- Are change-in-control
payments (including a large slug of options that vest upon the control
change) so lucrative as to incent executives to sell the company even if
that is not in the best interests of shareowners?
- Do retired executives get
perquisites? That can be a sign of a board that is in thrall to the CEO;
top executives are usually paid well enough to cover the costs of their
- Does the company make
payments beyond earned or vested compensation upon the death of
- Do supplemental executive
retirement plans (SERPs) use guaranteed or above-market rates of return
or add phantom years of service or other sweeteners that are not
available to other employees?
compensation can hurt morale, the company and shareowners.
Policy and Philosophy
- Is the Compensation
Discussion & Analysis confusing, vague or incomplete?
- Does the narrative focus
on the whats and hows, with short shrift to the whys?
- Does the disclosure fail
to explain how the overall pay program ties compensation to strategic
goals and the creation of long term shareowner value?
- Does the company’s list of
pay peers leave you scratching your head, and does the company do a poor
job of explaining and justifying its process for selecting pay peers?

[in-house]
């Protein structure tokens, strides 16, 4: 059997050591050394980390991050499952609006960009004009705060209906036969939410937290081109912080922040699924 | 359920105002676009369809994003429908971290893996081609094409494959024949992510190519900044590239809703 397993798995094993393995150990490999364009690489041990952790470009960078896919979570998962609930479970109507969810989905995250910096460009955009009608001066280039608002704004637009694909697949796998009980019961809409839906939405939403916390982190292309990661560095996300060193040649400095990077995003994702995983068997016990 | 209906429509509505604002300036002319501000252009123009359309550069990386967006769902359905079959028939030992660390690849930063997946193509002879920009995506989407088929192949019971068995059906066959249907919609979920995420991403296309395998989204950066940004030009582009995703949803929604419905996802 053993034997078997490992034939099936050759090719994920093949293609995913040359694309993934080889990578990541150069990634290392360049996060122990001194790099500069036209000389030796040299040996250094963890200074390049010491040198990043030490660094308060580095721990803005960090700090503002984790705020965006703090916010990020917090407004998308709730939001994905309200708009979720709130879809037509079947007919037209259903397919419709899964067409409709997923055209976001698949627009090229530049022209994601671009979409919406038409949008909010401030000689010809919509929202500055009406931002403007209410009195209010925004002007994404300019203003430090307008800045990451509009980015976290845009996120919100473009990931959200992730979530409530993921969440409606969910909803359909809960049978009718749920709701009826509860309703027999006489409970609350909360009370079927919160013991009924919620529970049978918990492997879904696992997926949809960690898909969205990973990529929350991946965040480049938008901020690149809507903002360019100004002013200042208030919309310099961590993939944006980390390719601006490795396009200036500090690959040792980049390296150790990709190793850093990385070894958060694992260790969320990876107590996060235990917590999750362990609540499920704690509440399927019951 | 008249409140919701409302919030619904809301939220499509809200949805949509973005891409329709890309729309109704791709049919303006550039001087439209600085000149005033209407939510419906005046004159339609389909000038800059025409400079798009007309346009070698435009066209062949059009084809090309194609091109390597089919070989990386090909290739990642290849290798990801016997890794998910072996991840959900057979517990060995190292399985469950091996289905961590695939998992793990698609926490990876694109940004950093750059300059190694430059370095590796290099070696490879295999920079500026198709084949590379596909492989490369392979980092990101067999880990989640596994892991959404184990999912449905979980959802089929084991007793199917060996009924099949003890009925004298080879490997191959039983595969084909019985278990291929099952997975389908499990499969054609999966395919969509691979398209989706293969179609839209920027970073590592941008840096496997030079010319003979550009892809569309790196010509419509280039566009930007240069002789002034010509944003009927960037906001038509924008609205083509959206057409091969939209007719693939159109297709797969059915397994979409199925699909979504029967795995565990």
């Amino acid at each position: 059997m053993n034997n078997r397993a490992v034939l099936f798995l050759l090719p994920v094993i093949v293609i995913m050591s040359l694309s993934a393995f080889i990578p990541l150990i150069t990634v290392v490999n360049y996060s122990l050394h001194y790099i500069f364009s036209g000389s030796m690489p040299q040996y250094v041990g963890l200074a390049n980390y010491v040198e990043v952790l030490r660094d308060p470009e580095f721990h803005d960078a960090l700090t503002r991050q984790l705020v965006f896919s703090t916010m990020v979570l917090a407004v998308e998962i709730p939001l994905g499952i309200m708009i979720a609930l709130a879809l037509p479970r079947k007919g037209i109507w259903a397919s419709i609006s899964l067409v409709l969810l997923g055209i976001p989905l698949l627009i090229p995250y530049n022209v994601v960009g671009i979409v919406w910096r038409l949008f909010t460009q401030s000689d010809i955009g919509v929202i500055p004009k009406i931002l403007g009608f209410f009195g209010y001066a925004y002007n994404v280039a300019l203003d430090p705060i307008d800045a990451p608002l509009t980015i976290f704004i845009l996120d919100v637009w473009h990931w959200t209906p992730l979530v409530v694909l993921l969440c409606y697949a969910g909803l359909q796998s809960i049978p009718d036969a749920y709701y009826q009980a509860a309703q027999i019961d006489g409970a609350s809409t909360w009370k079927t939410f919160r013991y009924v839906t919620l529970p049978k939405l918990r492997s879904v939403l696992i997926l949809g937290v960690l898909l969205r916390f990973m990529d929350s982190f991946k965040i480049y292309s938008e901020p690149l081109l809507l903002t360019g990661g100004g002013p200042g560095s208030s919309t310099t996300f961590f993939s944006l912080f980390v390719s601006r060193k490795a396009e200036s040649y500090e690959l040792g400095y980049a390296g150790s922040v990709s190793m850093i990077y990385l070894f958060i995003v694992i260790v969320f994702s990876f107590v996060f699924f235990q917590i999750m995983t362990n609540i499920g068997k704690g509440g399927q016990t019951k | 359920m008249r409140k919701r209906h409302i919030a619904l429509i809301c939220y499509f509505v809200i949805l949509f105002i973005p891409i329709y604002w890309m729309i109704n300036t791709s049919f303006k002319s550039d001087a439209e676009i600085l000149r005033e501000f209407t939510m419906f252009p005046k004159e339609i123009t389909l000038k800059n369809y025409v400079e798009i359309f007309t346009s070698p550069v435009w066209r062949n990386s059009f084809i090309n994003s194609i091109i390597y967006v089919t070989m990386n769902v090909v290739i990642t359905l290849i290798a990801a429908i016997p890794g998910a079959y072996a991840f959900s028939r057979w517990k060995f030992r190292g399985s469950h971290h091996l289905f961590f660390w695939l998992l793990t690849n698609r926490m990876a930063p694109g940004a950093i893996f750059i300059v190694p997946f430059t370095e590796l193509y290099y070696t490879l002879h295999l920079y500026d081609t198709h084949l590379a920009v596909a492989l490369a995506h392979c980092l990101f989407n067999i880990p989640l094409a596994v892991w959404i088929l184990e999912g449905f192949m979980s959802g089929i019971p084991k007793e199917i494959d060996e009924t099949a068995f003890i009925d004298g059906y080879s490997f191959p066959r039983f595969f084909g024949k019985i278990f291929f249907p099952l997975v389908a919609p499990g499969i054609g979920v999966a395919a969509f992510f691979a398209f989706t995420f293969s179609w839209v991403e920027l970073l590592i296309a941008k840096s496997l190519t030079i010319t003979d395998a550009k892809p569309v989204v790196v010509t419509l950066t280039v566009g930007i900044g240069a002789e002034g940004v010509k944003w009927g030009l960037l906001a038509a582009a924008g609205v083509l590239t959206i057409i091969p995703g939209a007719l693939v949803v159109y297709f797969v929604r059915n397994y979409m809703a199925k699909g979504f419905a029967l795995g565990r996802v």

Investors need to understand
whether and how the executive pay program encourages superior,
sustainable, long-term shareowner value creation. A company that does not
make a cogent, convincing case may have a muddled pay program and a
compensation committee that is not doing its job. Also, a company’s choice
of pay peers can have a major impact on the size and structure of
compensation—investors must take care that the pool of peers is legitimate
and not designed to pump up pay for executives.
- Does the firm advising the
compensation committee earn much more from services provided to the
company’s management than from work done for the committee?
Consultants who count on
lucrative actuarial or employee benefits business from senior management
may be inclined to recommend overly-generous pay packages for those
executives. Helpfully, the SEC now requires proxy disclosure of all fees
paid to the compensation committee’s consultants if the consultant or its
affiliates earns more than $120,000 for work performed for the company
beyond executive and director compensation services. Disclosure must be
broken down between: (1) aggregate fees for executive and director pay
consulting; and (2) aggregate fees for other services.
© 2010 The
President and Fellows of Harvard College